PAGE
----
Tags

Type your tag names separated by a space and hit enter

Capacity building in nutrition science: revisiting the curricula for medical professionals.
Ann N Y Acad Sci 2013; 1306:21-40AN

Abstract

The current nutrition education curricula for students in U.S. medical schools, and schools of other health professions, such as nursing and oral health, do not provide enough opportunity to gain knowledge of the interactions among micro- and macronutrients, their role in maintaining optimal body functions, factors that interfere with these interactions, or, importantly, how to integrate this knowledge into medical practice. There is a need to better prepare healthcare professionals for identifying nutrition risk and managing hospitalized patients, especially those with chronic conditions, using an interprofessional, team-based approach. A major goal of this report is to revisit current nutrition training programs for physicians and other healthcare professionals in order to explore opportunities for providing healthcare providers with the essential tools of preventative and therapeutic nutrition intervention strategies. The issues addressed include whether a consensus exists on how to integrate basic and applied nutrition into the general healthcare professional curriculum, and if so, at which stages of training and at what depth should these integrations occur; how nutrition education is dealt with and achieved throughout all the health professions; and whether current nutrition education models are sufficient. To help address these issues, the report will review current nutrition education practices-their strengths and weaknesses-as well as evaluate promising new initiatives, and offer proposals for new directions for nutrition education training of future generation of medical practitioners.

Authors+Show Affiliations

Drexel University, Philadelphia, Pennsylvania.No affiliation info availableNo affiliation info availableNo affiliation info availableNo affiliation info availableNo affiliation info availableNo affiliation info availableNo affiliation info availableNo affiliation info available

Pub Type(s)

Journal Article
Research Support, N.I.H., Extramural
Research Support, Non-U.S. Gov't
Review

Language

eng

PubMed ID

24329516

Citation

Dimaria-Ghalili, Rose Ann, et al. "Capacity Building in Nutrition Science: Revisiting the Curricula for Medical Professionals." Annals of the New York Academy of Sciences, vol. 1306, 2013, pp. 21-40.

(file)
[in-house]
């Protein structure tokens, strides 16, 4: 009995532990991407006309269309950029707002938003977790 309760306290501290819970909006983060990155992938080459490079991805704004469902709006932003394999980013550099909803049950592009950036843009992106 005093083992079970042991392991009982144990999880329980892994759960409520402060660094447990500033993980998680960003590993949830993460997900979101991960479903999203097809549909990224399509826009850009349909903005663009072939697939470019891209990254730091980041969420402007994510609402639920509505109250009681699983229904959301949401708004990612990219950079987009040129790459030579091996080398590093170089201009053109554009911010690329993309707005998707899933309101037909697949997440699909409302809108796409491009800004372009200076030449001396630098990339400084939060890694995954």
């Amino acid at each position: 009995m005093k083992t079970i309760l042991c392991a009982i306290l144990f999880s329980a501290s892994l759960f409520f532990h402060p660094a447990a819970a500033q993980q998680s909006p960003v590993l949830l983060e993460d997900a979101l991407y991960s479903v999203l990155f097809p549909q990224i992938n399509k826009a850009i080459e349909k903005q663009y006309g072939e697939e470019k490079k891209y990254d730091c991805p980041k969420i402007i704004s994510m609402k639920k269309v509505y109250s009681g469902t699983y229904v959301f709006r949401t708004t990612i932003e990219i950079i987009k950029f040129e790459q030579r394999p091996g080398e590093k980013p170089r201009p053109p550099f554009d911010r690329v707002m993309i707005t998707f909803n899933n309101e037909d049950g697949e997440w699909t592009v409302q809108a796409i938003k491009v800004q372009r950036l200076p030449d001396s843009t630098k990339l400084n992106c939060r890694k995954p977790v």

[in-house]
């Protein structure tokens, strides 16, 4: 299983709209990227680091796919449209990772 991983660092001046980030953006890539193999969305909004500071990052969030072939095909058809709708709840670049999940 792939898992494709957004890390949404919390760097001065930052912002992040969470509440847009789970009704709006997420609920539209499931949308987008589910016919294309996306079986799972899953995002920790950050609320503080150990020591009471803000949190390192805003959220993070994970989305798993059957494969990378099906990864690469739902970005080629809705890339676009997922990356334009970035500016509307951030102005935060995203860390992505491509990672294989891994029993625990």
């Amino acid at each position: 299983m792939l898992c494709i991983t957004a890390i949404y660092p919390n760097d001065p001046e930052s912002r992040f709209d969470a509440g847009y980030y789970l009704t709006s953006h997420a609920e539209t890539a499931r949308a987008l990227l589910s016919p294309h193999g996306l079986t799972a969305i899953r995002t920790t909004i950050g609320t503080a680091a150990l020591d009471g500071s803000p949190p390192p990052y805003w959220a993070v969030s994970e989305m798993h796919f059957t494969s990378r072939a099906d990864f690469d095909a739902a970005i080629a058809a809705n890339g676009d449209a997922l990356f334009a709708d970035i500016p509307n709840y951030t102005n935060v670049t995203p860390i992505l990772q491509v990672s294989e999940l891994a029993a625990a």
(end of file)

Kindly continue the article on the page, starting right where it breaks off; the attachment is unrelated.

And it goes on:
Dimaria-Ghalili RA, Edwards M, Friedman G, et al. Capacity building in nutrition science: revisiting the curricula for medical professionals. Ann N Y Acad Sci. 2013;1306:21-40.
Dimaria-Ghalili, R. A., Edwards, M., Friedman, G., Jaferi, A., Kohlmeier, M., Kris-Etherton, P., ... Wylie-Rosett, J. (2013). Capacity building in nutrition science: revisiting the curricula for medical professionals. Annals of the New York Academy of Sciences, 1306, pp. 21-40. doi:10.1111/nyas.12334.
Dimaria-Ghalili RA, et al. Capacity Building in Nutrition Science: Revisiting the Curricula for Medical Professionals. Ann N Y Acad Sci. 2013;1306:21-40. PubMed PMID: 24329516.
* Article titles in AMA citation format should be in sentence-case
TY - JOUR T1 - Capacity building in nutrition science: revisiting the curricula for medical professionals. AU - Dimaria-Ghalili,Rose Ann, AU - Edwards,Marilyn, AU - Friedman,Gerald, AU - Jaferi,Azra, AU - Kohlmeier,Martin, AU - Kris-Etherton,Penny, AU - Lenders,Carine, AU - Palmer,Carole, AU - Wylie-Rosett,Judith, PY - 2013/12/17/entrez PY - 2013/12/18/pubmed PY - 2014/2/5/medline KW - curriculum KW - dentist KW - dietician KW - education KW - health professions KW - medical school KW - nurse KW - nutrition KW - physician SP - 21 EP - 40 JF - Annals of the New York Academy of Sciences JO - Ann. N. Y. Acad. Sci. VL - 1306 N2 - The current nutrition education curricula for students in U.S. medical schools, and schools of other health professions, such as nursing and oral health, do not provide enough opportunity to gain knowledge of the interactions among micro- and macronutrients, their role in maintaining optimal body functions, factors that interfere with these interactions, or, importantly, how to integrate this knowledge into medical practice. There is a need to better prepare healthcare professionals for identifying nutrition risk and managing hospitalized patients, especially those with chronic conditions, using an interprofessional, team-based approach. A major goal of this report is to revisit current nutrition training programs for physicians and other healthcare professionals in order to explore opportunities for providing healthcare providers with the essential tools of preventative and therapeutic nutrition intervention strategies. The issues addressed include whether a consensus exists on how to integrate basic and applied nutrition into the general healthcare professional curriculum, and if so, at which stages of training and at what depth should these integrations occur; how nutrition education is dealt with and achieved throughout all the health professions; and whether current nutrition education models are sufficient. To help address these issues, the report will review current nutrition education practices-their strengths and weaknesses-as well as evaluate promising new initiatives, and offer proposals for new directions for nutrition education training of future generation of medical practitioners. SN - 1749-6632 UR - https://www.unboundmedicine.com/medline/citation/24329516/full_citation L2 - https://doi.org/10.1111/nyas.12334 DB - PRIME DP - Unbound Medicine ER -